Get the picture? Russell is matching numbers with some of the great quarterback busts of our time. It may be premature to categorize Russell as an official bust. However, he may be wise to shop for property in Bustville. His time is running out.

What’s most bothersome about Russell is that he has failed to make virtually any improvements since he entered the NFL. The same questions remain. When he entered the league, the strong-armed, massive Russell was said to have all the measurables. Before the 2007 draft, Oakland owner Al Davis compared Russell to John Elway.

But Russell was far from a finished product. He needed to work on his accuracy, his footwork, his penchant for locking in on receivers, his vision, his work ethic and his body language.

After 35 NFL games, the same questions remain. In his second full season as a starter, Russell looks as lost as ever.

What’s the answer, though? If Oakland bails on Russell and benches him, it would be an admission the team made a huge mistake and must start over at the most important position on the field.

The team’s current backups, Bruce Gradkowski and Charlie Frye, are not long-term answers. The Raiders could call Jeff Garcia again if they feel like they can make a playoff run without Russell.

Russell probably needs more time to develop. But he is killing any chance Oakland has of being a contender this season. For now, the Raiders are standing by Russell.

“I have to have faith in the guy going out there playing quarterback for us, and I do have that faith," Raiders coach Tom Cable said Monday.

Williamson said he believes Russell is one of the more physically gifted quarterbacks in the NFL.

“I put him right up there with Jay Cutler and Joe Flacco as far as gifts go. I can see why he was the top pick in the draft,” Williamson said. “But he’s atrocious. He really is. He needs a lot of work, and I don’t know if he’ll ever get there. Right now he looks like an incredible bust.”

KC Joyner, the Football Scientist, went out on a limb in the preseason and stumped for Russell. Joyner liked the way Russell finished last season. In the final six games of the 2008 season, Joyner found that Russell had a better passer rating than Matt Ryan and Flacco.

Joyner figured Russell would continue to improve. So, after Russell’s first three games of 2009, is Joyner still a Russell believer?

“No,” Joyner said. “I was on the bandwagon, but he is not doing anything well right now. He has completely regressed.”

That’s the problem with Russell. There are no signs that he’s getting better. All of the signs are pointing in the wrong direction.
  US Presswire/Icon SMI
  The New York Jets signed free agent safety Jim Leonhard and traded for two-time Pro Bowl cornerback Lito Sheppard.

Posted by's Tim Graham

Bart Scott told an entertaining tale about how the New York Jets arrived in his driveway shortly after midnight Friday morning.

Scott's two German shepherds were barking their heads off at the impromptu visit, but it was their master who delivered the rabid comments upon signing with the Jets. The linebacker spoke about how vicious the defense would be. You could almost see the saliva dripping from his fangs.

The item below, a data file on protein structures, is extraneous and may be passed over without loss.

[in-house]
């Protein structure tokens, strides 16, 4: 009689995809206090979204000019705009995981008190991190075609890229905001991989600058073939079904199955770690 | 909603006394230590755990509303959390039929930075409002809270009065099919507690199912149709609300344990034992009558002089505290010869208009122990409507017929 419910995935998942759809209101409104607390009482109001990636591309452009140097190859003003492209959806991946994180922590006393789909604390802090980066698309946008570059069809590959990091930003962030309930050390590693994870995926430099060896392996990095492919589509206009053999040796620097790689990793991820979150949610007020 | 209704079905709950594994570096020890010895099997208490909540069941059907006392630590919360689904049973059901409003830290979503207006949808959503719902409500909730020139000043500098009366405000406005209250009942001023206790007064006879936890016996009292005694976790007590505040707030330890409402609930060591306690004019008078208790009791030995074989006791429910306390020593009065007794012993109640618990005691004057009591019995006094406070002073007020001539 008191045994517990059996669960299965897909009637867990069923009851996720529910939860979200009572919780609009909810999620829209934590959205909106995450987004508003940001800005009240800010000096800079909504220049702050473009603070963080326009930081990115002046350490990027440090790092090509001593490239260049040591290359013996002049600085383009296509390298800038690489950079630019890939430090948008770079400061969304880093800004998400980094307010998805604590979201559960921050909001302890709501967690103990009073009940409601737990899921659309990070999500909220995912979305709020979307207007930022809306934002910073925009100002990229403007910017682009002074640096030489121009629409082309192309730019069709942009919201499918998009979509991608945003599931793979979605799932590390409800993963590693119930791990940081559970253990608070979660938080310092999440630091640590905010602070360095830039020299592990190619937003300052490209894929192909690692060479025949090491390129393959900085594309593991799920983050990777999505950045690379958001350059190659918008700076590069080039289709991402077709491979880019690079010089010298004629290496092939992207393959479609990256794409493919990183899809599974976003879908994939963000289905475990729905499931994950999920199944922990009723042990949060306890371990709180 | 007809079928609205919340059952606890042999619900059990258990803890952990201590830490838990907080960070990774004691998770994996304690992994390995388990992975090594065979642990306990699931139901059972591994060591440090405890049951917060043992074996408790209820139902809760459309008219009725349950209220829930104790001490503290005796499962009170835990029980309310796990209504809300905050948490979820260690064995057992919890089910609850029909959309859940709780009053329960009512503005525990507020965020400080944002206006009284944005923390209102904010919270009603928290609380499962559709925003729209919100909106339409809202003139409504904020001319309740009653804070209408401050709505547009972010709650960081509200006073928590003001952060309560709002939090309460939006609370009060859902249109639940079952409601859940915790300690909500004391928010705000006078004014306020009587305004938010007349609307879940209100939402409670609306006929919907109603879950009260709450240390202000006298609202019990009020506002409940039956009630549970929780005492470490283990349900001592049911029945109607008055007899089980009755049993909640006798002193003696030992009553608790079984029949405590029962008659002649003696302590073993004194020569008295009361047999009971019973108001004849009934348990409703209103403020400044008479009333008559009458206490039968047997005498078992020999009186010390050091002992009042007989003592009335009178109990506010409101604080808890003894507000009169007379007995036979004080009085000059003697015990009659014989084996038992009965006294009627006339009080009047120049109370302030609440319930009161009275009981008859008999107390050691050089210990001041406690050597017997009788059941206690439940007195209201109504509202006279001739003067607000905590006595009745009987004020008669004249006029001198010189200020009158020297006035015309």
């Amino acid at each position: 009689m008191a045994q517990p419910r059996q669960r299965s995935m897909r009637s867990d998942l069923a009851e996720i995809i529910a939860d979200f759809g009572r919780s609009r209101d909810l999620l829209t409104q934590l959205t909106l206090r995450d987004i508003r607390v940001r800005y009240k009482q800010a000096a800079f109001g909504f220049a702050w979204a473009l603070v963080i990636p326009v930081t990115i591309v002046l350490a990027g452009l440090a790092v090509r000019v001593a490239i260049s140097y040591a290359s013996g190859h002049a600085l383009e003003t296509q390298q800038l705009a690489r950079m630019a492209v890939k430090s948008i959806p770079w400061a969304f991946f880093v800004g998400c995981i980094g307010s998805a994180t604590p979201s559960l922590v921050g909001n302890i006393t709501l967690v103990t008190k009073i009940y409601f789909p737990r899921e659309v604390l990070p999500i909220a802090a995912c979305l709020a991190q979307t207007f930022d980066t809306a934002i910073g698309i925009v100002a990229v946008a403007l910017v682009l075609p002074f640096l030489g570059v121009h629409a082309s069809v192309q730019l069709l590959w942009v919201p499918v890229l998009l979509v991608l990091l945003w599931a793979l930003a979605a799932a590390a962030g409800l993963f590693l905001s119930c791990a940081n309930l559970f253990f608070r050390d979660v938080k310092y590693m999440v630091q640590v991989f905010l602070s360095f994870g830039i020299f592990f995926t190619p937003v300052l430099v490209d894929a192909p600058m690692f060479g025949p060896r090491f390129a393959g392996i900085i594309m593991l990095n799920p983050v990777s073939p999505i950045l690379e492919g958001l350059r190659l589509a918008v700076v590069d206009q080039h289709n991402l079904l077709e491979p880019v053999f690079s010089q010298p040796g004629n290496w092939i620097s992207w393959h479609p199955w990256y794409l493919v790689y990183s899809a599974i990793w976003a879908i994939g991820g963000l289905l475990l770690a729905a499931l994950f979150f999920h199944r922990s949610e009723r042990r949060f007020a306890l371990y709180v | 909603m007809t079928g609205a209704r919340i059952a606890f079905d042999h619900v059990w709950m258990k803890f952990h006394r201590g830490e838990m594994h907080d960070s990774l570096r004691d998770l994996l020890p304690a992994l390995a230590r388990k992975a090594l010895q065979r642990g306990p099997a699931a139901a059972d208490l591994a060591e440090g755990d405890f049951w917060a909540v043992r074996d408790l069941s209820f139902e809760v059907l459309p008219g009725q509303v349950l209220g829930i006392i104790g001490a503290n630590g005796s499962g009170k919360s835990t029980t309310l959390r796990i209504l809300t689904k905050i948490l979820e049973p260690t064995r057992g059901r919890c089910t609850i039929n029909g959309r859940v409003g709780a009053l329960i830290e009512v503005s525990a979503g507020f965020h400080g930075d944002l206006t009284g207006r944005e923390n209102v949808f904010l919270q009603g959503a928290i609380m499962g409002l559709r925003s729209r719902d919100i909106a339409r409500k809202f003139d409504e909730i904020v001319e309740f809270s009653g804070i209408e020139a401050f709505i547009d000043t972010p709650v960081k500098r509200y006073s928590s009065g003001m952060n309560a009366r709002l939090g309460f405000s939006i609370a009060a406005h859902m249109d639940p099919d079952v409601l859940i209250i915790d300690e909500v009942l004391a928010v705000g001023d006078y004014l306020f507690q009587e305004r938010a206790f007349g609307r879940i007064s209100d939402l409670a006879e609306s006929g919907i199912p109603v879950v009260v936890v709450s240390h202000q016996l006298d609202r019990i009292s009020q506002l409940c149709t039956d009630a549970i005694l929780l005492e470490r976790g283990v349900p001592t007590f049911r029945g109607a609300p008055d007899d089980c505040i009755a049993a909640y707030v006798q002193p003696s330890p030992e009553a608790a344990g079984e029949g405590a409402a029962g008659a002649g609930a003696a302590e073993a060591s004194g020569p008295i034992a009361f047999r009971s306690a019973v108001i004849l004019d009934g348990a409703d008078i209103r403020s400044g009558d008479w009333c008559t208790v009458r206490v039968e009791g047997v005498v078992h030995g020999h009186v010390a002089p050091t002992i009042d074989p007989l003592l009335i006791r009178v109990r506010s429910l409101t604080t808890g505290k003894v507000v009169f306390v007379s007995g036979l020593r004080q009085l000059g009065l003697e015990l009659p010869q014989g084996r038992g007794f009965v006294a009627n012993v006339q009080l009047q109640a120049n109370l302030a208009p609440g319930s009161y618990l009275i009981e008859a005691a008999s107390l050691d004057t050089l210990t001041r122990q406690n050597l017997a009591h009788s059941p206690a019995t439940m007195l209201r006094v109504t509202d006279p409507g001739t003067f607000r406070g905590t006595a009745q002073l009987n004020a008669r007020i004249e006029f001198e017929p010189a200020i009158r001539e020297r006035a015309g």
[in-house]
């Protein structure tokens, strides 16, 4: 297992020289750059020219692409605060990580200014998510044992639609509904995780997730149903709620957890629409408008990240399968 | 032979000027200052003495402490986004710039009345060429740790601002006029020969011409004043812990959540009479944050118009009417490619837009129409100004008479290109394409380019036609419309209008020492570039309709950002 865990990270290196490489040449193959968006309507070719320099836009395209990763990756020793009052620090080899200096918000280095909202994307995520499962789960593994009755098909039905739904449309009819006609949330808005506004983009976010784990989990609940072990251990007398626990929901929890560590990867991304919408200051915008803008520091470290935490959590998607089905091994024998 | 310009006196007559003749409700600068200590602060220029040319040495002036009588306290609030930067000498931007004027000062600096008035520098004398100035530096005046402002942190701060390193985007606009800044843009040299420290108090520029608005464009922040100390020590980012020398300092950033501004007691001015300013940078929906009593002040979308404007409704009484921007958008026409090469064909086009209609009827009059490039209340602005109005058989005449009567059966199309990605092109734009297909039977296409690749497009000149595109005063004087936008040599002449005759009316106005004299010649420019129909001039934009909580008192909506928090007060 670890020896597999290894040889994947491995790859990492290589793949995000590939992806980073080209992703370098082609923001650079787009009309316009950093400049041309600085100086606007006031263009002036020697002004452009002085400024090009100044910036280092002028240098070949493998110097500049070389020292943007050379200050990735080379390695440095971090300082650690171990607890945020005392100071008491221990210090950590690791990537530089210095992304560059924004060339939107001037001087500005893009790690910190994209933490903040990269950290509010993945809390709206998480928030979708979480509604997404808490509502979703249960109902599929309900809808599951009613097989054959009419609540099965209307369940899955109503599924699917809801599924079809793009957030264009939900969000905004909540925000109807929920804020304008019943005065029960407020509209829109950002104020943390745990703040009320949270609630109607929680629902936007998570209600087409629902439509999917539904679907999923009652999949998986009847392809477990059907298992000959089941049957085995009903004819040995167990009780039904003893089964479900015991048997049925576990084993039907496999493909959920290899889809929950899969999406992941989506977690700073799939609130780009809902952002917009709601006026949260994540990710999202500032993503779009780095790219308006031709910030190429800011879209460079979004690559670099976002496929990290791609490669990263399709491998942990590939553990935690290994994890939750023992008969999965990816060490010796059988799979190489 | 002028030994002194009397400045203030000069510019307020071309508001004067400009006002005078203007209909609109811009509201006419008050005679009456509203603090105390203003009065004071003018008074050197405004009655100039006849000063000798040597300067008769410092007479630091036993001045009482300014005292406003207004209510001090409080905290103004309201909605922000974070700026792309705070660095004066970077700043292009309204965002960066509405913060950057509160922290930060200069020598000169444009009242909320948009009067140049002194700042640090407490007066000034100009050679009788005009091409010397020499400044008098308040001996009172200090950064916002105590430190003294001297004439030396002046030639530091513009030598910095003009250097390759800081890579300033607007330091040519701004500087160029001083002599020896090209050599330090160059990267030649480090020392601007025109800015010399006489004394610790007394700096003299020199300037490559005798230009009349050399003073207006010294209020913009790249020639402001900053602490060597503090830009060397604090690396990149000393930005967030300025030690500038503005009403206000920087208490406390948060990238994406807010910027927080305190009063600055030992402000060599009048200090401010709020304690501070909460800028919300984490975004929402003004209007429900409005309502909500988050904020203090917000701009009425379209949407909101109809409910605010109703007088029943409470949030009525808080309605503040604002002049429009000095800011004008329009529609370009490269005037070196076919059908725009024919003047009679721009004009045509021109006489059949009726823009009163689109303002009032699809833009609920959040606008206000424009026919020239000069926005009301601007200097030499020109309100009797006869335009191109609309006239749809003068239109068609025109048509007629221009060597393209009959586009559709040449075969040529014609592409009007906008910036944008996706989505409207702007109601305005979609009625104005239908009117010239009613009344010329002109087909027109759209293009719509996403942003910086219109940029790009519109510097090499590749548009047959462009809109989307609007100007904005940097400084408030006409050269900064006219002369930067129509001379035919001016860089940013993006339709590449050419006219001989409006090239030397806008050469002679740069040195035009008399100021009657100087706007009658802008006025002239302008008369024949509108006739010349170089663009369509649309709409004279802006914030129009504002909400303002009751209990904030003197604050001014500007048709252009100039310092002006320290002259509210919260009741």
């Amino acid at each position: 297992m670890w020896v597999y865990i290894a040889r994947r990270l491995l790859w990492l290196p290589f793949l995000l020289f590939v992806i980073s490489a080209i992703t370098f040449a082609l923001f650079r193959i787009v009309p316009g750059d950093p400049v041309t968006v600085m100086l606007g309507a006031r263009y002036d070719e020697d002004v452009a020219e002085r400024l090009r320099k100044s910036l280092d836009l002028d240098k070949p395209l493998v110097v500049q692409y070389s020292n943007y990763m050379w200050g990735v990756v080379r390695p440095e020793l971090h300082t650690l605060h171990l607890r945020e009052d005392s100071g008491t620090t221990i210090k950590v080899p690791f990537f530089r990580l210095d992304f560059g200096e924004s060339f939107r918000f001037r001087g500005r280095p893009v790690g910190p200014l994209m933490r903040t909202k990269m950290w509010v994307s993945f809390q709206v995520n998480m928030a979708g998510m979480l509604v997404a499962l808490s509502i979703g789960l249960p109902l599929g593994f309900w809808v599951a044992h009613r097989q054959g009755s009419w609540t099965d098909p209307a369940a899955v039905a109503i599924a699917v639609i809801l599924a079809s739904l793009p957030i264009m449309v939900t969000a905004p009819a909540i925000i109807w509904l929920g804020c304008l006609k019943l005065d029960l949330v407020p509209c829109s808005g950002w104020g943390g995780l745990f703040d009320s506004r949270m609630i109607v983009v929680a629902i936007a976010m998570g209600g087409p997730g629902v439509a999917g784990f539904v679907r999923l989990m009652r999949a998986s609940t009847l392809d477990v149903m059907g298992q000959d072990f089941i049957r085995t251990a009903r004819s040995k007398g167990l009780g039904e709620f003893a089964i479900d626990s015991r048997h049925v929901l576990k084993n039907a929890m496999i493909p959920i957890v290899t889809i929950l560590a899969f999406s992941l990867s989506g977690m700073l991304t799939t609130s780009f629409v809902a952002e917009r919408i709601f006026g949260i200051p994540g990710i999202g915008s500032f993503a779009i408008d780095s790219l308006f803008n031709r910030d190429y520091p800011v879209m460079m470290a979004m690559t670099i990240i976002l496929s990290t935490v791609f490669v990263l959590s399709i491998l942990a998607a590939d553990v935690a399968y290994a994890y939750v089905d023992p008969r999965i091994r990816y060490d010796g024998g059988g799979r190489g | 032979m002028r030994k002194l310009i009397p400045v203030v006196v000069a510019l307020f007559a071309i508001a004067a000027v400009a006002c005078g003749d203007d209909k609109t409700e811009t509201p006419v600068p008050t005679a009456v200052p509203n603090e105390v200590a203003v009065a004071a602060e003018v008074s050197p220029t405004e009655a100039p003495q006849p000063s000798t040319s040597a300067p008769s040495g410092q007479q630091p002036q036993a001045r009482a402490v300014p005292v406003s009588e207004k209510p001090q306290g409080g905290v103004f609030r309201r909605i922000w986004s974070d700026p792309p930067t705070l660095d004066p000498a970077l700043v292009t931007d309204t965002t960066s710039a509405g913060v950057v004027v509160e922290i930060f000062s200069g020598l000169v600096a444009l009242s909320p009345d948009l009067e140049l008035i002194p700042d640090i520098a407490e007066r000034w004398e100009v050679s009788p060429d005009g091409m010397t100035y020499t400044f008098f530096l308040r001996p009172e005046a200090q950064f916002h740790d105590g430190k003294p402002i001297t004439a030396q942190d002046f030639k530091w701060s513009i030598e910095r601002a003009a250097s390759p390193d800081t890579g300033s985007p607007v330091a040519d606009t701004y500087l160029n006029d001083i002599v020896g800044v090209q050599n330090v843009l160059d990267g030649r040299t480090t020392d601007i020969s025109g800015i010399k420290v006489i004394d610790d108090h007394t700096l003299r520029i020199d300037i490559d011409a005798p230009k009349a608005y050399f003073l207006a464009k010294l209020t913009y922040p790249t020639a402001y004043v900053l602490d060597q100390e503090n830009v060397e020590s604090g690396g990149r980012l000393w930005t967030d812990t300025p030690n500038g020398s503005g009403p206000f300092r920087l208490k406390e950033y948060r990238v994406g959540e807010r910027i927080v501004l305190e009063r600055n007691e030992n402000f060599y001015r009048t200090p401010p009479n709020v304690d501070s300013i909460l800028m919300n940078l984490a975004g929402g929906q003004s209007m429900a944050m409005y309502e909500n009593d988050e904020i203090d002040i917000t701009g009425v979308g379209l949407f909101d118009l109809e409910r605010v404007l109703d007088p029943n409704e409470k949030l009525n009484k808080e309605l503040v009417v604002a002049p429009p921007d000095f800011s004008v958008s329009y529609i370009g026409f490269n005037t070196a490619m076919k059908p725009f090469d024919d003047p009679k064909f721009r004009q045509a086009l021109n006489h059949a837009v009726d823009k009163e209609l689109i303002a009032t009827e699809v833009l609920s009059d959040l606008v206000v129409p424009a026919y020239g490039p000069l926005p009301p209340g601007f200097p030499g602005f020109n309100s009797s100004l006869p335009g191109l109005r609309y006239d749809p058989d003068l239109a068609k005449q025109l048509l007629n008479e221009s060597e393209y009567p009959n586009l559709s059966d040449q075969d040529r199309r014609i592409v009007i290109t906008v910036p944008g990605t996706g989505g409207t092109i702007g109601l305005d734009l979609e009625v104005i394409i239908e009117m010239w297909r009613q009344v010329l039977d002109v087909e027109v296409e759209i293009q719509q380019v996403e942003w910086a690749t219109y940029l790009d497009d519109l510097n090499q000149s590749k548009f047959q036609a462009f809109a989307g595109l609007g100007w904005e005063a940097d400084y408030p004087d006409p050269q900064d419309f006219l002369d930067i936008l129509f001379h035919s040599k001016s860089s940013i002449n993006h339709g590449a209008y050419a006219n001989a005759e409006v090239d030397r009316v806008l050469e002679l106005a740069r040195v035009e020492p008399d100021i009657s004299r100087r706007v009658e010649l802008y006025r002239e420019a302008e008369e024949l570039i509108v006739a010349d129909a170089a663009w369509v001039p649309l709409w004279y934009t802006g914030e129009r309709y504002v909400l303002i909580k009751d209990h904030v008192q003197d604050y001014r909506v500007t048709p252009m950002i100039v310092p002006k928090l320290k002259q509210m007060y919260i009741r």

Less dramatic were a pair of other Jets defensive acquisitions. They might, however, turn out to be the most impactful.

The Jets, anxious to revamp a pass defense that was among the most awful in the NFL last season, have added a pair of newcomers to a secondary that already featured two terrific defenders.

"I love what I see at every position," said ESPN analyst Darren Woodson, a five-time Pro Bowler at strong safety for the Dallas Cowboys. "You got four guys that can match up with anybody across the league."

New head coach Rex Ryan is implementing radical change to the defense's philosophy, and improving the secondary was critical to the process.

The Jets traded for two-time Pro Bowl cornerback Lito Sheppard and signed free agent safety Jim Leonhard to bolster a pass defense that should have performed much better than it did last year.

Left cornerback Darrelle Revis went to his first Pro Bowl last season, and safety Kerry Rhodes is wildly talented.

The rest of the Jets' secondary was sloppy and inconsistent. As a result, the Jets ranked 29th in pass defense despite a pass rush that produced the seventh-most sacks.

The Jets allowed 234.5 passing yards per game. They also gave up 23 touchdown strikes. Only seven teams gave up more.

But the entire defensive paradigm has changed since the Jets fired Eric Mangini and hired Ryan, mastermind of the Baltimore Ravens' formidable defense.

"I know their sack numbers weren't bad last year, but they weren't a consistent pass-rushing team," Scouts Inc. analyst Matt Williamson said. "If you're a 3-4 defense and not bringing those edge guys consistently, you're not doing what that defense is designed to do.

"As the season went on, they were predictable. Everyone knew where the pressure was coming from. They played a lot more coverage instead of coming after quarterbacks. That was crucial mistake. It won't be now.

"The last coaching staff put too much stress on a bad secondary, whereas this coaching staff is going to play to the secondary's strength, and the secondary's stronger."

(Read full post)